Human Rights Committee
Views adopted by the Committee under article 5 (4) of the Optional Protocol, concerning communication No. 2456/2014 * , **
Communication submitted by:Erzhan Sadykov (represented by counsel, Bakhytzhan Toregozhina)
Alleged victim:The author
Date of communication:6 May 2014 (initial submission)
Document references:Decision taken pursuant to rule 92 of the Committee’s rules of procedure, transmitted to the State party on 3 September 2014 (not issued in document form)
Date of adoption of Views:23 July 2020
Subject matter:Sanctioning of the author for distributing invitations to a peaceful assembly and for expressing his opinion; unfair trial
Procedural issue:Exhaustion of domestic remedies
Substantive issues:Freedom of assembly; freedom of expression; fair trial
Articles of the Covenant: 14 (3) (d) and (g), 19 and 21
Articles of the Optional Protocol:2 and 5 (2) (b)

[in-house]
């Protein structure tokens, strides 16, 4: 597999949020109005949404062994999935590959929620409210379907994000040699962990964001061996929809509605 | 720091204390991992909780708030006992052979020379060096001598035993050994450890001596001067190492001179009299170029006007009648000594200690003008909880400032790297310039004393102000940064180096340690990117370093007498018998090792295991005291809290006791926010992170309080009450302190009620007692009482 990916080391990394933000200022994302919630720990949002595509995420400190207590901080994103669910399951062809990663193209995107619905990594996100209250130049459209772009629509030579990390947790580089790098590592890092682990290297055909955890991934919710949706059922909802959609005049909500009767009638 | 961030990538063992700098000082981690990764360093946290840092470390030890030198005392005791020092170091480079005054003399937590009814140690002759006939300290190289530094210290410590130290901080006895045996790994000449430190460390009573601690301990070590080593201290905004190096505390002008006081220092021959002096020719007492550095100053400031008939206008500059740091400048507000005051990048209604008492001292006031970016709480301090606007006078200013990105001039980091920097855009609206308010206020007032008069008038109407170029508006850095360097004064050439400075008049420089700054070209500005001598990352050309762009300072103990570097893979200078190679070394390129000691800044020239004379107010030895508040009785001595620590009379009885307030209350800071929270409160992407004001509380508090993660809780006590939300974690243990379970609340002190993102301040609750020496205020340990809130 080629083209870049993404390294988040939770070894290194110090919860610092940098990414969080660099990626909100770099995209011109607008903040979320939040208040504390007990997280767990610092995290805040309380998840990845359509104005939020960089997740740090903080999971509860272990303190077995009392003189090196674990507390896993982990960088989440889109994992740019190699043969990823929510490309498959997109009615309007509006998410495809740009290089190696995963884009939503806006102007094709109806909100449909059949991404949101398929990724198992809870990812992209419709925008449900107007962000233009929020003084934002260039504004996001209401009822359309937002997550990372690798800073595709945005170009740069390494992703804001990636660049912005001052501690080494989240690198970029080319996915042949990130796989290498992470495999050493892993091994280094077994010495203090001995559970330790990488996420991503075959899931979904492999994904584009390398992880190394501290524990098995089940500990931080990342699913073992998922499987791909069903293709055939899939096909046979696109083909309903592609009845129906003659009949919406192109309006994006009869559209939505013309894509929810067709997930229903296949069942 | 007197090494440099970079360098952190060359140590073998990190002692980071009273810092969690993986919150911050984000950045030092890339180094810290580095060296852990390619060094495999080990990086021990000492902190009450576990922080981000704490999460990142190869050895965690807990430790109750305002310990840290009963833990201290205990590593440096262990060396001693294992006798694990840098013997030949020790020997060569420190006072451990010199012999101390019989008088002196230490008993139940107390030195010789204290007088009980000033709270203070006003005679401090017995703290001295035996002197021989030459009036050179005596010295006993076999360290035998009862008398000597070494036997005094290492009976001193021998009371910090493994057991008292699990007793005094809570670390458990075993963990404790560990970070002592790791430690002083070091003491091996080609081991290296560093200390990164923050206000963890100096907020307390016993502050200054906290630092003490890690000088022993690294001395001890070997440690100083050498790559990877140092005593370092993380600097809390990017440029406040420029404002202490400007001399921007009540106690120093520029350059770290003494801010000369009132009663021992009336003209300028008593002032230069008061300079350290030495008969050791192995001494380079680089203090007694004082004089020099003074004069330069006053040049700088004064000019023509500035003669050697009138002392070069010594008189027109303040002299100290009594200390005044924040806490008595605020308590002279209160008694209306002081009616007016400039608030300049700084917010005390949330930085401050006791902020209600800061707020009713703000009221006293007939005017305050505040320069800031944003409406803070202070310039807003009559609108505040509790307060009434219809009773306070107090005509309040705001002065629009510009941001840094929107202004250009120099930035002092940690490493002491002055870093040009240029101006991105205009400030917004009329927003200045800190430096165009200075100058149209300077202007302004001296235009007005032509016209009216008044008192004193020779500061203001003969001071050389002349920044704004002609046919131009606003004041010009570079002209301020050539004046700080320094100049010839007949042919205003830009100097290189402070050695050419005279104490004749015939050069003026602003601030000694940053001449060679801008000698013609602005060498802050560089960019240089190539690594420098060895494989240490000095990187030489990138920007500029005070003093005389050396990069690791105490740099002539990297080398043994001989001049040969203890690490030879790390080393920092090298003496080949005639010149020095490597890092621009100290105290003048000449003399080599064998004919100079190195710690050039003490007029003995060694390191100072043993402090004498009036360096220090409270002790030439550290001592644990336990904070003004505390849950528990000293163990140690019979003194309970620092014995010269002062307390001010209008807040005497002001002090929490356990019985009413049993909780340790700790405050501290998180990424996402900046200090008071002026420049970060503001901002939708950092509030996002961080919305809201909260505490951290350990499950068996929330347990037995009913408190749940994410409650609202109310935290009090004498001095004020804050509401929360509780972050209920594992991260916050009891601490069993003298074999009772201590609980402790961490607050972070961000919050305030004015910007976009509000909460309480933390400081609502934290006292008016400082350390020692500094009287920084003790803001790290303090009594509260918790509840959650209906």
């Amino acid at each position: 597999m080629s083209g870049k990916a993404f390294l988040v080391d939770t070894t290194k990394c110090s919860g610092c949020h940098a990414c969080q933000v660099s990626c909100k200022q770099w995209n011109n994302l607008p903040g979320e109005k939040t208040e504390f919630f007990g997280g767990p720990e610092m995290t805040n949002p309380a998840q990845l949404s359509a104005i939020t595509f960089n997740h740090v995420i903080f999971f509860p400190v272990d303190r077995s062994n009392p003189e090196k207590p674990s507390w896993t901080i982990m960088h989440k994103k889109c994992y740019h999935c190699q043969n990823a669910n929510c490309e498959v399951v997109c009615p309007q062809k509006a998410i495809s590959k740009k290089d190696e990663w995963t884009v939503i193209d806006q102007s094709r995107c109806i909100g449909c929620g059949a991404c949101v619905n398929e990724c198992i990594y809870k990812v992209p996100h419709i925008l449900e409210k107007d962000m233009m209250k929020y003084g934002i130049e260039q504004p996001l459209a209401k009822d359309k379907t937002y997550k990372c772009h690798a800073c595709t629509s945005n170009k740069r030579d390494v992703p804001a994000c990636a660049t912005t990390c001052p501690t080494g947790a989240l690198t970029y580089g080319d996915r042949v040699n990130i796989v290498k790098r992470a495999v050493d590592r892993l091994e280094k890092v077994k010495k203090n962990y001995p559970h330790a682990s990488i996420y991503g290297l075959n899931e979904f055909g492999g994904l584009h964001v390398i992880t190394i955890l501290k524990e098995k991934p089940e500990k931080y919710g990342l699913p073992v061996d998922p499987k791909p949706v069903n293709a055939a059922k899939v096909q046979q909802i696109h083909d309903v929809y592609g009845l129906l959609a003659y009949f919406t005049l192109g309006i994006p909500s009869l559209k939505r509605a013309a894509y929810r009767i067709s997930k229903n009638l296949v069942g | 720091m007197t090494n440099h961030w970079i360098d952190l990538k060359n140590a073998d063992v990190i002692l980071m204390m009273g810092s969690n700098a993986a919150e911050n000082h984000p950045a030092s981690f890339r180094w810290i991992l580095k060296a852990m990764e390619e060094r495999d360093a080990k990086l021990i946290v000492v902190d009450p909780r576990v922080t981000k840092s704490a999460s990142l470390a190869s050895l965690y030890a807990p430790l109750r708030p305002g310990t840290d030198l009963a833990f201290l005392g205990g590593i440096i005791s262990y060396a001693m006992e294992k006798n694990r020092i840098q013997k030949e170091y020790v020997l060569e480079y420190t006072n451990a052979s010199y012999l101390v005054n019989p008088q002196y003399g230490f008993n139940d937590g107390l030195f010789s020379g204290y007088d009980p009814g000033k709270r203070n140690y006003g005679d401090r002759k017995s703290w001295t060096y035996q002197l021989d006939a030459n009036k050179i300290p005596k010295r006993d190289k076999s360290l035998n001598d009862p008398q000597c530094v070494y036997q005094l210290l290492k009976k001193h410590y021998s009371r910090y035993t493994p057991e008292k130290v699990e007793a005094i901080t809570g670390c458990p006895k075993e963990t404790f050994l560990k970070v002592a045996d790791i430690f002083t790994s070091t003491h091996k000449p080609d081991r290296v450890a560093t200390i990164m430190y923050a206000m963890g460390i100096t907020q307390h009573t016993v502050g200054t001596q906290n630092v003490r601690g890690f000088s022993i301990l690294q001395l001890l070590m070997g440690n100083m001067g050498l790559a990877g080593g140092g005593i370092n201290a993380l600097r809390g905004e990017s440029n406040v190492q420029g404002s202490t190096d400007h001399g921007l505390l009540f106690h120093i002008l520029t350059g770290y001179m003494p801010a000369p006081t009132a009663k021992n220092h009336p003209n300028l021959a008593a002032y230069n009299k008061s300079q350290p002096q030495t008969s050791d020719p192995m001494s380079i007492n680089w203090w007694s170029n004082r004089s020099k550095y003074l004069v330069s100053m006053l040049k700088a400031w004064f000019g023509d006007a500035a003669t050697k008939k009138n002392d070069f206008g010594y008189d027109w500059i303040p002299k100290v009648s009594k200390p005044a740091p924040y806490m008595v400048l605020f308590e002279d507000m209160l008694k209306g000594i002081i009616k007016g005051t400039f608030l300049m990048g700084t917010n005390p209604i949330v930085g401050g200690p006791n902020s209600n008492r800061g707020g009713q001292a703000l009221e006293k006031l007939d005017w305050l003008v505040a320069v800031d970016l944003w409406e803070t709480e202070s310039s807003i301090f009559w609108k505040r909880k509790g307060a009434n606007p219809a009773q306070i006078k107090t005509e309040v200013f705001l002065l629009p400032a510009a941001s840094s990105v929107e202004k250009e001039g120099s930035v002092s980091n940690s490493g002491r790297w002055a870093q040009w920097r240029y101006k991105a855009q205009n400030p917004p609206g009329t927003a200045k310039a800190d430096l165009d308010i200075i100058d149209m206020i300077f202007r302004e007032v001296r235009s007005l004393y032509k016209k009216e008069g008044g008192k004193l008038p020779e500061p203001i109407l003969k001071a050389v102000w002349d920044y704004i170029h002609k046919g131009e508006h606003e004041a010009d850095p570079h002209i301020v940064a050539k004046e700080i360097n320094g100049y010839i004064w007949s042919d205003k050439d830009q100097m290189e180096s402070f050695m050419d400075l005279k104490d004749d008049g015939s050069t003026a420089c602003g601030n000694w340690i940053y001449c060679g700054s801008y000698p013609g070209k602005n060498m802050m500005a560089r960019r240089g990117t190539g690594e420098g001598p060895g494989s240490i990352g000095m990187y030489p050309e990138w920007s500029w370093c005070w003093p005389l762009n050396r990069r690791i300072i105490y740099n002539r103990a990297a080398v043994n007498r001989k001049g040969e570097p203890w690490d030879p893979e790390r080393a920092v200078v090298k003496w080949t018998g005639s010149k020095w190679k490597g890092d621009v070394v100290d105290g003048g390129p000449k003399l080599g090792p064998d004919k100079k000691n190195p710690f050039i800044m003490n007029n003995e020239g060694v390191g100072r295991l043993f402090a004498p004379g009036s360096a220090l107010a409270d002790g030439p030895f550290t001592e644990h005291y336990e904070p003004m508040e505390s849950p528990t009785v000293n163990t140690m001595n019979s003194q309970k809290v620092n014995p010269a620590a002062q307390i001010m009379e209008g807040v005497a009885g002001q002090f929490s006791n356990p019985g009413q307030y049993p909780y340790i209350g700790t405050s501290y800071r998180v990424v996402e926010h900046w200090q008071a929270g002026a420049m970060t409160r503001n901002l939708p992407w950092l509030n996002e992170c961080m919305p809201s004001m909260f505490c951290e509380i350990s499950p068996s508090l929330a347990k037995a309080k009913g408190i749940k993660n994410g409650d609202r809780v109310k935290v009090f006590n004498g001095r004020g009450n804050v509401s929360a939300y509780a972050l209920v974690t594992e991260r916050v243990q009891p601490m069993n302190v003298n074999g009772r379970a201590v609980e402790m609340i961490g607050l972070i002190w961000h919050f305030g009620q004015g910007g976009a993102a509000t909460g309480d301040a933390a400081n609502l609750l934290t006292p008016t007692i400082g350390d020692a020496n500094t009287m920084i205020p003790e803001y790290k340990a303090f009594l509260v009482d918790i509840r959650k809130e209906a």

1.The author of the communication is Erzhan Sadykov, a national of Kazakhstan born in 1960. He claims that the State party has violated his rights under articles 14 (3) (d) and (g), 19 and 21 of the Covenant. The Optional Protocol entered into force for the State party on 30 September 2009. The author is represented by counsel.
The facts as submitted by the author
2.1On 5 September 2013 at around 6 p.m., the author, unemployed and with no permanent place of residence, was apprehended by the police when he was transporting, in the boot of his car, over 2,000 leaflet invitations to a meeting of homeless people, scheduled for 9 September 2013. The police detained the author, seized the leaflets and filed an administrative record for violating the law on organization and carrying out of peaceful assemblies. The author’s request for a lawyer was denied. He remained in detention until 6 September 2013, and claims to have been ill-treated during this period. He was not given any food and was provided with water sporadically. On 6 September 2013, the Almaty City Specialized Interregional Administrative Court found him guilty under article 373 (3) of the Code of Administrative Offences, for having breached the legislation on the organization and conduct of peaceful assemblies, meetings, processions, pickets and demonstrations repeatedly. The Court found that the author was the organizer of an unauthorized meeting and sentenced him to 15 days of administrative arrest starting on 6 September 2013.